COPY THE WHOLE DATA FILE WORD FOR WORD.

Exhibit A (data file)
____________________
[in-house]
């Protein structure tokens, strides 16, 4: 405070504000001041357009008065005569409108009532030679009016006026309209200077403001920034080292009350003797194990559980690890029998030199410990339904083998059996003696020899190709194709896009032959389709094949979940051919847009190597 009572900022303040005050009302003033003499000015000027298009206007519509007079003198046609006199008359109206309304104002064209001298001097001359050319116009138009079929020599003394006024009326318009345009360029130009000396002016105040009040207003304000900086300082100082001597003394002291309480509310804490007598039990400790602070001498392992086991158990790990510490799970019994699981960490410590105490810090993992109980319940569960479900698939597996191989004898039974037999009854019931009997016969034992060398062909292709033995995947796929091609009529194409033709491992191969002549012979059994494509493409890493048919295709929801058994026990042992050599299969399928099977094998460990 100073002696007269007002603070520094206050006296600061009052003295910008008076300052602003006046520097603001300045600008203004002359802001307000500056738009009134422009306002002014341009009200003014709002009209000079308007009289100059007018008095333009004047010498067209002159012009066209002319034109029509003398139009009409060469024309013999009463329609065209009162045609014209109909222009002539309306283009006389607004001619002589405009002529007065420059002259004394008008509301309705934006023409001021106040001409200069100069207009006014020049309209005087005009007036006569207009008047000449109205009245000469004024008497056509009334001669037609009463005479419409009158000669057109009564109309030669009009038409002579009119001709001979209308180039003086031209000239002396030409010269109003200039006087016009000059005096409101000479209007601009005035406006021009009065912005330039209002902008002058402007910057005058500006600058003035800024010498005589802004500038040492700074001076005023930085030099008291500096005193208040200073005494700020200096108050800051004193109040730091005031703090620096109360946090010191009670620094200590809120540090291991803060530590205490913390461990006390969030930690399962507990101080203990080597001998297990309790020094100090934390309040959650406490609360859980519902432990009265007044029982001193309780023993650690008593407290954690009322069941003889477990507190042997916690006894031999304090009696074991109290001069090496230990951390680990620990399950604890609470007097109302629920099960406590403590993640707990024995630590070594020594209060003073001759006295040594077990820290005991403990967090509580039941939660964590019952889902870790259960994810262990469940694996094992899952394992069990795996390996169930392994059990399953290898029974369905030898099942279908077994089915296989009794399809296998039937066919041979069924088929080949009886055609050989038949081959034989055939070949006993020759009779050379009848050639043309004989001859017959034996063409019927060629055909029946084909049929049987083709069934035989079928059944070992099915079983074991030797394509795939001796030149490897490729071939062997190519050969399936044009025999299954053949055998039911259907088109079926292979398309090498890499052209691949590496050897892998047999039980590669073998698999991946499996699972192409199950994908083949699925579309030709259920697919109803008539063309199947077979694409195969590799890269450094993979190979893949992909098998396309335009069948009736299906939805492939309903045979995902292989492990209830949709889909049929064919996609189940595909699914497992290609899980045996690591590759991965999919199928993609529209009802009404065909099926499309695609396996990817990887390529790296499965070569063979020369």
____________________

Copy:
[in-house]
């Protein structure tokens, strides 16, 4: 405070504000001041357009008065005569409108009532030679009016006026309209200077403001920034080292009350003797194990559980690890029998030199410990339904083998059996003696020899190709194709896009032959389709094949979940051919847009190597 009572900022303040005050009302003033003499000015000027298009206007519509007079003198046609006199008359109206309304104002064209001298001097001359050319116009138009079929020599003394006024009326318009345009360029130009000396002016105040009040207003304000900086300082100082001597003394002291309480509310804490007598039990400790602070001498392992086991158990790990510490799970019994699981960490410590105490810090993992109980319940569960479900698939597996191989004898039974037999009854019931009997016969034992060398062909292709033995995947796929091609009529194409033709491992191969002549012979059994494509493409890493048919295709929801058994026990042992050599299969399928099977094998460990 100073002696007269007002603070520094206050006296600061009052003295910008008076300052602003006046520097603001300045600008203004002359802001307000500056738009009134422009306002002014341009009200003014709002009209000079308007009289100059007018008095333009004047010498067209002159012009066209002319034109029509003398139009009409060469024309013999009463329609065209009162045609014209109909222009002539309306283009006389607004001619002589405009002529007065420059002259004394008008509301309705934006023409001021106040001409200069100069207009006014020049309209005087005009007036006569207009008047000449109205009245000469004024008497056509009334001669037609009463005479419409009158000669057109009564109309030669009009038409002579009119001709001979209308180039003086031209000239002396030409010269109003200039006087016009000059005096409101000479209007601009005035406006021009009065912005330039209002902008002058402007910057005058500006600058003035800024010498005589802004500038040492700074001076005023930085030099008291500096005193208040200073005494700020200096108050800051004193109040730091005031703090620096109360946090010191009670620094200590809120540090291991803060530590205490913390461990006390969030930690399962507990101080203990080597001998297990309790020094100090934390309040959650406490609360859980519902432990009265007044029982001193309780023993650690008593407290954690009322069941003889477990507190042997916690006894031999304090009696074991109290001069090496230990951390680990620990399950604890609470007097109302629920099960406590403590993640707990024995630590070594020594209060003073001759006295040594077990820290005991403990967090509580039941939660964590019952889902870790259960994810262990469940694996094992899952394992069990795996390996169930392994059990399953290898029974369905030898099942279908077994089915296989009794399809296998039937066919041979069924088929080949009886055609050989038949081959034989055939070949006993020759009779050379009848050639043309004989001859017959034996063409019927060629055909029946084909049929049987083709069934035989079928059944070992099915079983074991030797394509795939001796030149490897490729071939062997190519050969399936044009025999299954053949055998039911259907088109079926292979398309090498890499052209691949590496050897892998047999039980590669073998698999991946499996699972192409199950994908083949699925579309030709259920697919109803008539063309199947077979694409195969590799890269450094993979190979893949992909098998396309335009069948009736299906939805492939309903045979995902292989492990209830949709889909049929064919996609189940595909699914497992290609899980045996690591590759991965999919199928993609529209009802009404065909099926499309695609396996990817990887390529790296499965070569063979020369």